Walking on number line

Walking on the number line

According to embodied cognition approach concepts are grounded in the re-activation of specific neural patterns in multiple modalities (motor system, visual system etc.). Thus, simply seeing a character walking on the number line can activate motor areas of brains associated with moving (walking). Thus, the processing of numerical concepts with virtual manipulatives like Semideus is more comprehensive than working on static number lines. Of course, the real walking would make the experience even more realistic and activate the motoric processes more deeply. Therefore, we have developed also a user interface in which the player has to really walk with the tablet to control the Semideus character. In this UI version tilting is still required to determine the direction of walking. We are eager to study how the real walking changes the user experience and how it influences on learning outcomes.

To conclude, with the uptake of touch interfaces, accelerometer based systems, and whole body systems the understanding of implications of embodied cognition for interaction design will become increasingly relevant for designers. However, human-computer interaction research has not been adequately informed by understanding of children’s motor, cognitive, perceptual, and social development and thus more research on embodied interaction is needed. And of course we need also good products that lead the way to more effective and meaningful learning. Hopefully, Semideus game will be one of those.

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Posted in Math games

Published book: Finnish Innovations and Technologies in Schools: A Guide towards New Ecosystems of Learning

Our article “Learning by Creating Educational Exergames: Creative Pedagogy: That Gets Students Moving” is included in the Finnish Innovations and Technologies in Schools: A Guide towards New Ecosystems of Learning book.

The article proposes a new pedagogical approach, learning by creating educational exergames, which entails user-generated content and gets children moving during school hours. In the article we report results of a pilot study in which primary school students created educational exergames for their peers. Students created games with Magos Lite game creation platform that we have developed in MAGICAL project (Making Games in Collaboration for Learning, http://www.magical-project.net/). Check out the book for more information about the approach and the pilot.

Kiili, K. Tuomi, P., Koskela, M. & Earp, J. (2014). Learning by Creating Educational Exergames: Creative Pedagogy That Gets Students Moving. In Niemi, H., Multisilta, J., Lipponen, L. & Vivitsou, M. (Eds.). Finnish Innovations and Technologies in Schools: A Guide Towards New Ecosystems of Learning. (pp. 87-96) Rotterdam: Sense Publishers. www.sensepublishers.com/catalogs/bookseries/other-books/finnish-innovations-and-technologies-in-schools/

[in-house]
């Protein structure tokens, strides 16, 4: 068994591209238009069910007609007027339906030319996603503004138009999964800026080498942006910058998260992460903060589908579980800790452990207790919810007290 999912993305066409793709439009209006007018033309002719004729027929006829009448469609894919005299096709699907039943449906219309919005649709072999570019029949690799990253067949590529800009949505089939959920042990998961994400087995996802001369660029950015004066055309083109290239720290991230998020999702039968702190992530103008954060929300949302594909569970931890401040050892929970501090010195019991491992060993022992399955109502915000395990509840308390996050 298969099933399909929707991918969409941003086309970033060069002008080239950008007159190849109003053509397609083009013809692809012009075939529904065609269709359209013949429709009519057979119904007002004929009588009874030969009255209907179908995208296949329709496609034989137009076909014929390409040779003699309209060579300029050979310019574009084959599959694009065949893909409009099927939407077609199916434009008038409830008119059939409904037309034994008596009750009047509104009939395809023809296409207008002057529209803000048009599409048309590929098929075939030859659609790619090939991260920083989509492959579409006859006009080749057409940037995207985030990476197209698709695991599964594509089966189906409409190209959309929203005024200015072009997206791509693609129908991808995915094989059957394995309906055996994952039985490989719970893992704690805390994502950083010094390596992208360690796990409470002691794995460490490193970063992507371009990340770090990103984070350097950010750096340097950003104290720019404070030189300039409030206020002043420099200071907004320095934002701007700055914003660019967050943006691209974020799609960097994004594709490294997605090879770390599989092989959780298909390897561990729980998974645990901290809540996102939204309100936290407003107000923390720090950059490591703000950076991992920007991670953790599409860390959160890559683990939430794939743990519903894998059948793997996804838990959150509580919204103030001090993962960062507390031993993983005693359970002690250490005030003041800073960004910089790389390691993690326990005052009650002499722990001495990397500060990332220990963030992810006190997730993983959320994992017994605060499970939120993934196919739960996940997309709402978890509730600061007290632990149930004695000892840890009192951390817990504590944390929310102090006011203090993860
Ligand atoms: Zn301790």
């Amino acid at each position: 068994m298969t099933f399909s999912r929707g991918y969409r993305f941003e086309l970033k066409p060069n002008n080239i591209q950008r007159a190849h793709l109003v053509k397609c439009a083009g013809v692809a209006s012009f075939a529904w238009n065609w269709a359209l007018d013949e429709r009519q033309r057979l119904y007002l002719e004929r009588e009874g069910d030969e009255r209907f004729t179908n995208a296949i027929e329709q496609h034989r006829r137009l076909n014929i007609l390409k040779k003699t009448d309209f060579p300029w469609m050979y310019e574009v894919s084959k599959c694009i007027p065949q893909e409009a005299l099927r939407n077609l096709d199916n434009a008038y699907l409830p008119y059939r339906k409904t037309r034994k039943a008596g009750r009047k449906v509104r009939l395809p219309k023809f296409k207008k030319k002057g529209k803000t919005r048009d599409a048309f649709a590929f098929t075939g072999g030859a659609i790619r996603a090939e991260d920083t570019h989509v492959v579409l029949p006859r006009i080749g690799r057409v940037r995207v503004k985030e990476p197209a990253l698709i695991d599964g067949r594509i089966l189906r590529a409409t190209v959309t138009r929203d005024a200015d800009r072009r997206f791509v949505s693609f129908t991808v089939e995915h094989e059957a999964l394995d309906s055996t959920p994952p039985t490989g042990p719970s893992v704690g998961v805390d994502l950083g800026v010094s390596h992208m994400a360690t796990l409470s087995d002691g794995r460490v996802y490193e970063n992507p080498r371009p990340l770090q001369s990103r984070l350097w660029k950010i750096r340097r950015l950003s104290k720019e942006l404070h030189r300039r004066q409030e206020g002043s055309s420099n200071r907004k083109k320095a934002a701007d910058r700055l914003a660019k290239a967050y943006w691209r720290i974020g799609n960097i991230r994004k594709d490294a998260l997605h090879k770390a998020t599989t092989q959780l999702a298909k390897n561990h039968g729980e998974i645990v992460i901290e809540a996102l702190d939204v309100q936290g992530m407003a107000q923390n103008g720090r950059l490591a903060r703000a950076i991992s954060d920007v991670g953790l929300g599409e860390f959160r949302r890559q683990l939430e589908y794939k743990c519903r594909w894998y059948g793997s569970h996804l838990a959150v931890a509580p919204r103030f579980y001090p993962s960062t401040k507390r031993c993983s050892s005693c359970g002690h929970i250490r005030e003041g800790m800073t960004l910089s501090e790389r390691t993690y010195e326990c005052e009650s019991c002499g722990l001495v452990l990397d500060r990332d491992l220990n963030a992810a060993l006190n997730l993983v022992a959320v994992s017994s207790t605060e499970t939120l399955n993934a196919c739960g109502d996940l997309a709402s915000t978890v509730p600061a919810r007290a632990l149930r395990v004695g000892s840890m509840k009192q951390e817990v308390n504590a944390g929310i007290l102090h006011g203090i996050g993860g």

Finnish Innovations and Technologies in Schools

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Posted in Publications

Rational Number Knowledge: The gatekeeper of higher mathematics

The acquisition of mathematical skills is crucial for today’s society. It has been argued that in individual level, insufficient mathematical competencies may be even more harmful to career prospects than reading or spelling deficiencies. This is to say, that in society level mathematical deficiencies can lead to immense costs. In fact, OECD has argued that improvements in arithmetic skills influence positively on economic growth.

Research has shown that the extent to which elementary school students master rational numbers is a strong predictor of future success in mathematics. However, there is a great deal of evidence that understanding of rational numbers is very difficult for children and that even after considerable mathematics instruction many children fail to perform adequately even in simple rational number tasks.

Mathematics education researchers have admitted that most of the students’ difficulties with rational numbers can be attributed to inadequate instruction. The problem is that the recent advances in modeling numerical development have not been exploited to practices of teachers and the instruction tends to emphasize procedural instead of conceptual knowledge.

Thus, one of my current interests is to design games for supporting the development of rational number conceptual knowledge. In the near future I will devote much time to design a Semideus rational number game that is based on magnitude estimation approach on number lines.  In forthcoming series of posts I will consider the theoretical foundation of the game and report also results about the effectiveness of the game. In meanwhile see Semideus tab for more information.

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Posted in Math games